On Jan. 19 Guatemala's High Risk Court B convicted former police chief Pedro García Arredondo of the deaths of 37 people in a fire at the Spanish embassy in Guatemala City on Jan. 31, 1980. García Arredondo was sentenced to 40 years in prison for the fire and 50 years for the deaths of two students; he is already serving a 70-year sentence for the killing of a student. The fire broke out when police stormed the embassy, which had been occupied by indigenous and campesino protesters from El Quiché department; the police blocked the doors and refused to let firefighters enter. The victims included the Spanish consul, two of his employees, a former Guatemalan vice president, a former Guatemalan foreign relations minister, and 22 El Quiché campesinos; one was Vicente Menchú, the father of 1992 Nobel peace prize winner Rigoberta Menchú Tum.
The right-wing government of President Otto Pérez Molina, who was a military officer at the time of the fire, said it respected the court's decision. A note from the Foreign Relations Ministry expressed regret for the deaths of "famous Spanish people and Guatemalans." "These situations cannot be repeated," the note added. The Spanish Foreign Ministry wrote that the Spanish government "expresses its satisfaction and congratulates the Guatemalan justice system for having, 35 years later, judged these acts in accordance with the laws and with respect for due process." (Prensa Libre, Guatemala, Jan. 20; Prensa Latina, Jan. 20)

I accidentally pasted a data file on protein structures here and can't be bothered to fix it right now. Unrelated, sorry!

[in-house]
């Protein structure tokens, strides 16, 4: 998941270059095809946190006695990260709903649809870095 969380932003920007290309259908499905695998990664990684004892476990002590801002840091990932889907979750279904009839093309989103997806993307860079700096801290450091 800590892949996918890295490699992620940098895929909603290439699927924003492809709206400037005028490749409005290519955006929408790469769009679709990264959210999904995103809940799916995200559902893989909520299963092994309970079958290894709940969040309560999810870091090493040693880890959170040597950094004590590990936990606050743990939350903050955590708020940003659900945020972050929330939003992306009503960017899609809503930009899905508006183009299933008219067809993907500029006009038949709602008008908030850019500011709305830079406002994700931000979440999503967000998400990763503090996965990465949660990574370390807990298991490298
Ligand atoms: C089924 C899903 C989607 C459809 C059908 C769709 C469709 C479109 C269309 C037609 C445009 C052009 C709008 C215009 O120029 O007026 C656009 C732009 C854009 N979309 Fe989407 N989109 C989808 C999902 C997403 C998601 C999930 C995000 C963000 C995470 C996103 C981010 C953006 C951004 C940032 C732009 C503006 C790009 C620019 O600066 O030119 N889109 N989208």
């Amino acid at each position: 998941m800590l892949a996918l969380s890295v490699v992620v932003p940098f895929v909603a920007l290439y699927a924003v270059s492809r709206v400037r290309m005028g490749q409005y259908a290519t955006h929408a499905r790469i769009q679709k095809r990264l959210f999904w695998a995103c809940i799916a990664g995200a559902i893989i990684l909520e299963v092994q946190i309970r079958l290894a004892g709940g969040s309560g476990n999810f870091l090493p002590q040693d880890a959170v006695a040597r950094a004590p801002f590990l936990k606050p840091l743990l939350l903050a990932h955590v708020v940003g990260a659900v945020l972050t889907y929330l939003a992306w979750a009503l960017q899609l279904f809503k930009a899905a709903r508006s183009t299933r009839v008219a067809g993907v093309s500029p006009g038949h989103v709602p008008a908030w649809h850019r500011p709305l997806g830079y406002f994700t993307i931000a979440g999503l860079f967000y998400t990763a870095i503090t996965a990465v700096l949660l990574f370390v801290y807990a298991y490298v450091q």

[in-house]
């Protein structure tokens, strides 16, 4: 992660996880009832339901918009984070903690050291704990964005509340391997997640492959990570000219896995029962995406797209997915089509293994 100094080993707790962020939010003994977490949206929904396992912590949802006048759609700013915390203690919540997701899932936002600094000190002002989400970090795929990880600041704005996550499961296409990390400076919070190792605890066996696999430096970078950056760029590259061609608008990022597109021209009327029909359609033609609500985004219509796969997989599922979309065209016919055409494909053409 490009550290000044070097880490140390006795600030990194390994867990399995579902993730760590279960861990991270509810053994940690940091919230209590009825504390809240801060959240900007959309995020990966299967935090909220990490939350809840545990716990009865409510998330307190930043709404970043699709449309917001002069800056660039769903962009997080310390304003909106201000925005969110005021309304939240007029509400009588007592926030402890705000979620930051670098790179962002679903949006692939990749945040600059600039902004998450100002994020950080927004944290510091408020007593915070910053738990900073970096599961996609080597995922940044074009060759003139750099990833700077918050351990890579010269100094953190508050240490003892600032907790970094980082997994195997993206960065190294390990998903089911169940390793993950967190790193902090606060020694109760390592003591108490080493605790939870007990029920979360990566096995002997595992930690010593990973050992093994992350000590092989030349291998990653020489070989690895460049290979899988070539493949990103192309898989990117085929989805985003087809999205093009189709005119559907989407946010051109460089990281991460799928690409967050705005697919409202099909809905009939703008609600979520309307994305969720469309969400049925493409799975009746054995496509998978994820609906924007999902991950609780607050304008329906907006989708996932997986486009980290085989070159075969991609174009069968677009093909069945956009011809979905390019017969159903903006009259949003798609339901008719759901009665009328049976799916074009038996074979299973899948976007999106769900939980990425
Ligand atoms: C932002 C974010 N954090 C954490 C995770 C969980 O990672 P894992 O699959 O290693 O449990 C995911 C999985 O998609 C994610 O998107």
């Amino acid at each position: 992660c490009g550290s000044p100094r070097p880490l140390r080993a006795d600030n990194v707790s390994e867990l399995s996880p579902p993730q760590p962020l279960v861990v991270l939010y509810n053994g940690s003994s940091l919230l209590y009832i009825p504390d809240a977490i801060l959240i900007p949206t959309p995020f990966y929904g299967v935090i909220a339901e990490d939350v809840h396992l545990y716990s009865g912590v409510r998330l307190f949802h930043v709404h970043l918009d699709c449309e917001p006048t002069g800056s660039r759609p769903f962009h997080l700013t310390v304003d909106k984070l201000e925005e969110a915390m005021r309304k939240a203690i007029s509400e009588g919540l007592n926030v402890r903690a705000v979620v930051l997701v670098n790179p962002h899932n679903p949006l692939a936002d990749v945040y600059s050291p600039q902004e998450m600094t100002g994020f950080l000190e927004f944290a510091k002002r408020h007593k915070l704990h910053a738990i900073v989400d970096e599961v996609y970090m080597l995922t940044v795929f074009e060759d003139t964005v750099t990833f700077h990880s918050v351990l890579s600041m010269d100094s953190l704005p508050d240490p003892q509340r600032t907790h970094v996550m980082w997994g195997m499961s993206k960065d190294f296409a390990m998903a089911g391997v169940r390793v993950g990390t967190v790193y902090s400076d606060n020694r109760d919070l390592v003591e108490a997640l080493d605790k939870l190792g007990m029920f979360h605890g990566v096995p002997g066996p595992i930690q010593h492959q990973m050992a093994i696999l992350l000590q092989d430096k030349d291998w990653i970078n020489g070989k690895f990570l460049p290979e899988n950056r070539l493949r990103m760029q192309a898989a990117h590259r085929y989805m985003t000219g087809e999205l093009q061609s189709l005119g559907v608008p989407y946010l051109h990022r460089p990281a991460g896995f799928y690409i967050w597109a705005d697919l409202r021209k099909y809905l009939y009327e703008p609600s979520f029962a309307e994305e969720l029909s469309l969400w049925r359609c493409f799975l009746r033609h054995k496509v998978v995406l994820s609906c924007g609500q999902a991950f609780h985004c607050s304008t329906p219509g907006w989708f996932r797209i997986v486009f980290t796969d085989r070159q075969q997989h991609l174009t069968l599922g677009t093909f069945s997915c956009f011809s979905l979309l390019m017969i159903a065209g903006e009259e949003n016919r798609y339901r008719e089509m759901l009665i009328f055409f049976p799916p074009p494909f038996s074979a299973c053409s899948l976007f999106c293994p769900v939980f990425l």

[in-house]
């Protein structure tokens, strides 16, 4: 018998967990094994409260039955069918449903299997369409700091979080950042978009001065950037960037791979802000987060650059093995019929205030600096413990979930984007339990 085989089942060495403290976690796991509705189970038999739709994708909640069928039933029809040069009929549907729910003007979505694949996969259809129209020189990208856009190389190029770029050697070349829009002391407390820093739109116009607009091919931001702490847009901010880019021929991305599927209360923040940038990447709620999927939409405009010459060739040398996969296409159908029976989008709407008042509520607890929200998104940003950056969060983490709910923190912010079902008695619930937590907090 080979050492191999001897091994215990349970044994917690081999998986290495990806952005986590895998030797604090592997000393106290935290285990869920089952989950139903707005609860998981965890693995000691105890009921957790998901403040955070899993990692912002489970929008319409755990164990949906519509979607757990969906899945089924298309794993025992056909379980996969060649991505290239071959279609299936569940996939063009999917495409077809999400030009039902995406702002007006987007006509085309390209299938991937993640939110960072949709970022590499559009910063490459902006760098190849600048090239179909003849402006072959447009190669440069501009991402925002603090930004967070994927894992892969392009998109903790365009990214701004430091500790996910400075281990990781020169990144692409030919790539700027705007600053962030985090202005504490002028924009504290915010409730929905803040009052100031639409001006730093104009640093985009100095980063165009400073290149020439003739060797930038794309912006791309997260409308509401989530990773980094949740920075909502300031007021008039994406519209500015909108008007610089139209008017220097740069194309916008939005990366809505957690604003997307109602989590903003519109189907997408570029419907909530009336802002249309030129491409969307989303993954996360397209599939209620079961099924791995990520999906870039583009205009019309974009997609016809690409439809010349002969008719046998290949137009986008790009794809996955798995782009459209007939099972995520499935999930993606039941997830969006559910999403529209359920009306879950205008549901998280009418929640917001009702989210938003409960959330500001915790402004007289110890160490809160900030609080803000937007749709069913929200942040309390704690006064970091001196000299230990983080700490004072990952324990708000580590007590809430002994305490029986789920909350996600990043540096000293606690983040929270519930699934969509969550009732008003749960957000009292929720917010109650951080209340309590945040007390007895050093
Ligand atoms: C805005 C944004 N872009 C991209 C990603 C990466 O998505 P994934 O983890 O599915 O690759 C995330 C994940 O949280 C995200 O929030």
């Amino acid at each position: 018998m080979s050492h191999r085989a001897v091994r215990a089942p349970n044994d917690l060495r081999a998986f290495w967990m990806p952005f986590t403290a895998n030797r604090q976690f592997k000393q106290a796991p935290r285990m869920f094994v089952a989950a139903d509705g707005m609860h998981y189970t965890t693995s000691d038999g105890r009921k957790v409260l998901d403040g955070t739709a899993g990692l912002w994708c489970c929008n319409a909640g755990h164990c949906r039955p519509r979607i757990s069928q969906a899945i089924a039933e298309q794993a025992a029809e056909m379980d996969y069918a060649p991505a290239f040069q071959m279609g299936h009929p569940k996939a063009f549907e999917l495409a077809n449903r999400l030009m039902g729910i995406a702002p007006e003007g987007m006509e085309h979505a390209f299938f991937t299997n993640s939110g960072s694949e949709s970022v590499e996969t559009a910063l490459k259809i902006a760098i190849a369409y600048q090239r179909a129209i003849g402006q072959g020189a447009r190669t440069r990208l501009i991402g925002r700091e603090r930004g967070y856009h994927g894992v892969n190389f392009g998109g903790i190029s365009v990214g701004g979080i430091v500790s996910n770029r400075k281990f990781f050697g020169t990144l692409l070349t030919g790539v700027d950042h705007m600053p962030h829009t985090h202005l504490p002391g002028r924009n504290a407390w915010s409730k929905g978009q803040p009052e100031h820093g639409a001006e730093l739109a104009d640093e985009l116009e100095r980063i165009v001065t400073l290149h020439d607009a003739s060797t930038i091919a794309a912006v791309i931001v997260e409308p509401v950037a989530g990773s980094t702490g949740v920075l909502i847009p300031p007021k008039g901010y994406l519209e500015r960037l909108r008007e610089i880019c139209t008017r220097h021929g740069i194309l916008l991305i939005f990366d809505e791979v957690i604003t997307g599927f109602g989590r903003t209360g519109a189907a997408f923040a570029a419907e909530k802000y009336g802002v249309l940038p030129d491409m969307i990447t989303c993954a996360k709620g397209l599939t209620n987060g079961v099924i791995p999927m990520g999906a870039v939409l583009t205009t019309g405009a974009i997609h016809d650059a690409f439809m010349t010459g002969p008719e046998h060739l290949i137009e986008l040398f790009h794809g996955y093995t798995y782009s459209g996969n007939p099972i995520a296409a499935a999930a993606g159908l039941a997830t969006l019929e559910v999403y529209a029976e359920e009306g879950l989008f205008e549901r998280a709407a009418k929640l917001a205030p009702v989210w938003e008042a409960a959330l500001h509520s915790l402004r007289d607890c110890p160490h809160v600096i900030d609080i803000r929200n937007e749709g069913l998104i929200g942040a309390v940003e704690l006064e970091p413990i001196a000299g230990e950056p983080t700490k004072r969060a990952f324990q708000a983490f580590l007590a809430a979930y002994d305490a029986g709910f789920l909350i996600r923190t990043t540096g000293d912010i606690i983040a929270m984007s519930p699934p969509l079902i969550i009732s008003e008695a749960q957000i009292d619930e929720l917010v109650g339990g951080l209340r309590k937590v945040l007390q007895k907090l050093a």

As of Jan. 13 Judge Carol Patricia Flores had ordered a medical examination for former dictator Gen. Efraín Ríos Montt (1982-83) to determine whether he can attend his new trial for genocide against Ixil Mayans in El Quiché department. He failed to appear at a hearing on Jan. 12 to discuss administrative issues in the trial. Ríos Montt was convicted of genocide and sentenced to 80 years in prison on May 10, 2013, but the Constitutional Court threw the verdict out 10 days later. A new trial started on Jan. 5 but was immediately suspended because of a defense challenge to one of the judges, Jeannette Valdez, on the grounds that she had written her 2004 doctoral thesis about the genocide. (La Nación, Costa Rica, Jan. 13)
From Weekly News Update on the Americas, January 25.